were
noted carcl'ully. Thus, the whole
of
the
flowering period of each plant was covered.
Aboivgroi~ttcl biottrciss prodirciioti
rit
Iiciriwt
At
harvest, thc
plants
were
scpiiratctl
out
into
stenis,
leaves,
arid
spikcs
iind
dried
;II
gooc,
until
ii
constant weight was reachcd
(72
II).
For
each
plant,
the
nie;isiircniciits
ol'
(tic bioniass and the
following counts
were
carried
out:
(i)
vcgctiitivc organs:
mass
of
96
1
'priiniiry
tillers
(nhTi):
(i;)
rcprotluctivc orgiiiis:
numhcr
of
spikes
(nhSp),
nius
of
spikes
bcforc
tlircshiiig
(niSp),
iintl
;ifter
threshing.
ni;iss
of
seeds
(niSd)
and
nuiiihcr of
seeds
(nhStI).
The
reproductive effort wiis
cstirniitcd
by
(i)
the
reproductive
riitio
(RR),
which
is
the
niiiss
of
the
rcproductivc organs (spikes
including
seeds)
divitlctl by
tlic
total
hioni;iss
and
(i;)
tlic
secd
riitio
(SR).
which
is
the
miss
of
seeds
divided
by
the lotiil
bicm
An
cstiniution
WIS
niailc
of
the potential nuniber of
scctls
per
pliint
(pStllPI),
the
potential
number being
the
niiixinitiiii
nunihcr
of
seeds
produced
ifdl
the ovules (one
per
spikelet
in
pearl
millet) hat1
produced
seeds.
A
sample of spikes
(40
and
63
spikes for
the
culti-
vated and wild forms, respectively) was taken
at
rmlom from the
total nuniber
of
spikes
produced
by each forni of
pearl
millet. The
number of involucres on
the
central portion
of
each spike
was
counted for
a
length of
1.5
to
3
cm depending on the
size
of
the
spike. On each spike, the nuniber
of
spikelets per involucre was
counted
(I
for wild,
1-3
for cultivated pearl
millet).
After
nieiisur-
ing
the
total
length
of
the spikes, the mean potential nuniber
of
seeds
per spike
was
calculated and
niultiplied
by
the
number of spikes
per
plant
to
obtain
the
potentiiil number
of
seeds
per
plant
(pSd/PI).
The differences observed between cultivated and wild forms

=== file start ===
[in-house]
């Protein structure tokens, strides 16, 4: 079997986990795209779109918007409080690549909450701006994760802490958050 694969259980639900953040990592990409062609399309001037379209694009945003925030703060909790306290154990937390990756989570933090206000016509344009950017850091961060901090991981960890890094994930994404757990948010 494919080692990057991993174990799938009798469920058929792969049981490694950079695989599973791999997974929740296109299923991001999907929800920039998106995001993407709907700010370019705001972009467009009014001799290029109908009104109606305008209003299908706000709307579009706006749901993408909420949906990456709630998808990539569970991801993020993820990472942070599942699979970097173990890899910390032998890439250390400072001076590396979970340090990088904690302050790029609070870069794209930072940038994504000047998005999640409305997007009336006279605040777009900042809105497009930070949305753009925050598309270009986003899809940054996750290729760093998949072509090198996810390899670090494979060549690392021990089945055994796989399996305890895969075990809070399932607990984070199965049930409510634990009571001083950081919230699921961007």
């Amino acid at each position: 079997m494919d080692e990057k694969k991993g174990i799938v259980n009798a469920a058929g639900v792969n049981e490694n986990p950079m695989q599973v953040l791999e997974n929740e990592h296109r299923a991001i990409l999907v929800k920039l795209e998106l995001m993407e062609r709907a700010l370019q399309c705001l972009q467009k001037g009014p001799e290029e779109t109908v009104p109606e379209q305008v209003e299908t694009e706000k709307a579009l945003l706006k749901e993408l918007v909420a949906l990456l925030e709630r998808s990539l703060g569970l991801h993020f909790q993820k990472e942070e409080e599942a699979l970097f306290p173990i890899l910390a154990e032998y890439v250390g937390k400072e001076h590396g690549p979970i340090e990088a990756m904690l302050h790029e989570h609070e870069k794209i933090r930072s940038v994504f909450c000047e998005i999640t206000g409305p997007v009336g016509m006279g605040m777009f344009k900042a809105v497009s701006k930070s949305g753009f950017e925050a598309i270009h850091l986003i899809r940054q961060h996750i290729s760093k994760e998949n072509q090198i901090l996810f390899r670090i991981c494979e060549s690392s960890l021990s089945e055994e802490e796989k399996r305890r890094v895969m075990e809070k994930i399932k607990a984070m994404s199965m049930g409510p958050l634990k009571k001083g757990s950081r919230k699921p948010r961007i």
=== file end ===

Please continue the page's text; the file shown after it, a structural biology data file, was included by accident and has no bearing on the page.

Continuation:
were tested by
a
I
test
iis
a
5%#
probability level.
I'llcnology
or
~lowcrillg
'llic
nvcriigc llowcritig
period
ol'
:I
ctiltiv;itcd
pliiiit
w;is
strong
inclividual
vari;ltiolls
l'or
lXllI1
(CV
ol'
39%
l'or
lllC
wild
7.5
~~IYS,
wll~~~iis
tlicit
of
;I
\vild
IJI~IIII
\viis
21
tiiiys
\vitIl
s:liliplc
:IIKI
70%
lor
tl~
cultiv;Itcd
s;iIilplc)
(Tíiblc
I).
HOW-
cvcr, the
total
Ilowcring tinic
ol'thc
siirill>lcs
WU
45
d:iys
l'or
cultivated
pc¿irl
millet
and
iiiorc
thcin
49 days
for
wild
pcarl
niillct, sincc the
latter
population had
not
finishcd Ilowcring
at
harvest (Fig.
IO).
The distribution over
tirrie
of
thc pcrcentagc
of'
cultivatcd
plants
in
thc flowering
phasc
followcd
a
noriilal
curvc. Flow-
cring
bcgan
at
42
DAE,
whcri thc tillcring pliasc
was
finished.
Thc iiiaxiniiiiii level
\vas
attained at
63
DAE. with
50%
of
the
plants flowering. At 77 DAE, about
IO%
of
the
plants
wcrc continuing
to
flowcr. Thcrc werc
no
morc llowcrs
aftcr
84
DAE.
Thc siinic typc
of
distribution
was
obscrvcd
for
the
wild
plunts.
Thcy
began
to
flowcr
at
42
DAE,
well bcl'orc the cnd
ol'
their
tillcring phasc. The tii;1xinium numbcr
of
plants
in
tlic flowcring
phase
(85%)
w;is
at
74 DAE.
when
about
30%
of
thc cultivated plnnts
were
llowcring.
When
the
last
culti-
vatcd
plants
were I'inishing flowering
at
84
IIAE,
65
%)
of
the
thcmsclvcs; thus reproduction
was
cndoganiic.
Wlicn
irriga-
sturting
to
Ilowcr
mcl
iiiorc
than
80%
01'
their
Ilowcriiig
wild
pl~lllrs
saniplc
wcrc
going
to
exchangc
gcncs
only
anlong
tion
wits
sto^@
(74 DAE). 30%
ut'
thc
wild
pliilits

*
~
962
Can.
J.
Rot.
Vol.
74,
1996
Tnblc-
I.
Distribution
of
aboveground
Iioriiiiss
production,
secd
potcnri:il,
rcproductivc
riitio.
seed
riitio,
and
llowering duration
of
cultivated
and
wild
pcnrl
millct
plants